For What Reasons Can The Company Cancel (Non-Renew) My Policy?

During the first 60 days the policy is in effect, the insurer may cancel for any reason, as long as they give you adequate advance notice. Once the 60 day period has passed, the insurer may cancel the policy mid­term if you: 1. Fail to pay your premium when due; 2. Commit fraud or material misrepresentation in applying for the policy or in making a claim; 3. Violate a term or condition of the policy; or 4. Have a driver's license suspension. The policy may be non­renewed if you or any driver residing in your household is convicted, within the last three years, of a serious motor vehicle violation (such as OUI or vehicular homicide), reckless operation of a motor vehicle, or has three speeding convictions. Non­renewal may also result if you and/or a driver under your policy is involved in two accidents in the aggregate that result in $500 or more in damages. There are some exceptions that prevent insurers from considering certain accidents. Your policy might also be non­renewed if there is a material change in the type of motor vehicle insured under the policy.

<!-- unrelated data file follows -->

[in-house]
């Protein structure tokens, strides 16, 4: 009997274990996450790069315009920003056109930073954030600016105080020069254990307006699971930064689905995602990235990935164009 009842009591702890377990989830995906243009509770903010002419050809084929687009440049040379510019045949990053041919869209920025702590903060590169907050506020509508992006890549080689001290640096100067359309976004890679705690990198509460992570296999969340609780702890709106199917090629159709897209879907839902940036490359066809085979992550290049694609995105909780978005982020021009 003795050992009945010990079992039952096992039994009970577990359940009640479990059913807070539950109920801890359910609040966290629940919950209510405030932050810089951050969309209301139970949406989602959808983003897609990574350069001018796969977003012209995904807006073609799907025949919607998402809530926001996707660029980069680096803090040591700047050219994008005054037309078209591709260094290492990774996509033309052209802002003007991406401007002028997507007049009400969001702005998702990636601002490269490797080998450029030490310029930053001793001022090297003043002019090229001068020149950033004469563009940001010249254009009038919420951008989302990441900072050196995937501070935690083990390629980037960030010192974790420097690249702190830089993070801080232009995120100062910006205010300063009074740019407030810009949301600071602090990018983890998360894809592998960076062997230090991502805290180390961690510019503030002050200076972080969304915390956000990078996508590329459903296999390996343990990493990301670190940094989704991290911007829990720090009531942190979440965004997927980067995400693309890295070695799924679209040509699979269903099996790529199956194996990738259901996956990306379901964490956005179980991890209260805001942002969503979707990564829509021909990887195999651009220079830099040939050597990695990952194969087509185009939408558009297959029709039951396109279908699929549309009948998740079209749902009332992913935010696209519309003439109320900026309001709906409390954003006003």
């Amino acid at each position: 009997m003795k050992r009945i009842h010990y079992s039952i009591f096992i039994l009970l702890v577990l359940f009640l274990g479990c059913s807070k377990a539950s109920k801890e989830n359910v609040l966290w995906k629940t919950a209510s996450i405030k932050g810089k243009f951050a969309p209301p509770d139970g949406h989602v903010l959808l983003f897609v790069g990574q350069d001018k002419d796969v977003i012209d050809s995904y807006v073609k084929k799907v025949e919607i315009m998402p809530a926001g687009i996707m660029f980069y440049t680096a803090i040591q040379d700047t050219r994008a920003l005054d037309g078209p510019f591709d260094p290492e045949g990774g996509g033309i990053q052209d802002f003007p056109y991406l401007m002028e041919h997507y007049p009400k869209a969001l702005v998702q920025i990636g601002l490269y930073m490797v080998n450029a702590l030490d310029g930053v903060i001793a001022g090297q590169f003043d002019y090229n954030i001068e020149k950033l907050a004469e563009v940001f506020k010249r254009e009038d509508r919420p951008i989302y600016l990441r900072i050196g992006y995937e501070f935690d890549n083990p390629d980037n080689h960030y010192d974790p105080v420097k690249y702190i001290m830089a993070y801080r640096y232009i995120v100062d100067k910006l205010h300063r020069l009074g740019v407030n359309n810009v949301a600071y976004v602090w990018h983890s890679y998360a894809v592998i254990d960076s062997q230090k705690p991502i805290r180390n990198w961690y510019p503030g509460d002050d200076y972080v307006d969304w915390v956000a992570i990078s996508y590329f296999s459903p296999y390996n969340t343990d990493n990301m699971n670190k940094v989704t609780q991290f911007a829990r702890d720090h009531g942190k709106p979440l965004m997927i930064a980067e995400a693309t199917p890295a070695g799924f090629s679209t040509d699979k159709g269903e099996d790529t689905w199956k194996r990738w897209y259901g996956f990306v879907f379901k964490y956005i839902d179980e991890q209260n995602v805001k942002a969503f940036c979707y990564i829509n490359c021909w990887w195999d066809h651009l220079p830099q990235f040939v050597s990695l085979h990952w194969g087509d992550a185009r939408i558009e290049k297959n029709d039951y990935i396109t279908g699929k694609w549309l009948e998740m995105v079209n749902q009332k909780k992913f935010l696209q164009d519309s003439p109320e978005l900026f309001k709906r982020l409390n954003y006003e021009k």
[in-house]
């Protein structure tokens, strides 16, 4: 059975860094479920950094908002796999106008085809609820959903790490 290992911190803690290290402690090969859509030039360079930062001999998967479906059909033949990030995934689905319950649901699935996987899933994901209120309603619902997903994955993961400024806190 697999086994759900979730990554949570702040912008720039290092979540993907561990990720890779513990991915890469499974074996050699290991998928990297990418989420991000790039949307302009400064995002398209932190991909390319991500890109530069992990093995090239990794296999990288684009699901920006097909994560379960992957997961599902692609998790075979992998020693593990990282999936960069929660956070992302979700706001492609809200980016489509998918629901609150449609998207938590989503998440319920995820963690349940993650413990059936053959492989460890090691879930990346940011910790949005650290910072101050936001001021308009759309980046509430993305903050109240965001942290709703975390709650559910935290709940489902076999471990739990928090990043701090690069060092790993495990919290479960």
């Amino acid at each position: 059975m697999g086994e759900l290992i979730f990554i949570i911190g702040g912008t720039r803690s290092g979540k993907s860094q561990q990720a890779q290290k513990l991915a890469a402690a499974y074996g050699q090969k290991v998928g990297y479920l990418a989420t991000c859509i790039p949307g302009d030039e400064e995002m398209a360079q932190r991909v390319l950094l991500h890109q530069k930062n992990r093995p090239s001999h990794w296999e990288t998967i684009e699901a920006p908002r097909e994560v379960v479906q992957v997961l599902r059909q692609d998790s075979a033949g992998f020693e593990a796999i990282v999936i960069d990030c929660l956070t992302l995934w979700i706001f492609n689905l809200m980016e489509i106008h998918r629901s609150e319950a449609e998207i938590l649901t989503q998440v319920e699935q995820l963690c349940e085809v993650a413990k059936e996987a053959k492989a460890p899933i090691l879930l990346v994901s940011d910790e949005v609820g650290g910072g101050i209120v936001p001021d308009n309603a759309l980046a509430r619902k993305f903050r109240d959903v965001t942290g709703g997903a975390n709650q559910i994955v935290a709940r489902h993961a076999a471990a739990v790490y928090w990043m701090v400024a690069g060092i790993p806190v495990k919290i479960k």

The information on this page is meant to provide a general overview of the law. The laws in your state and/or city may deviate significantly from those described here. If you have specific questions related to your situation you should speak with a local attorney.

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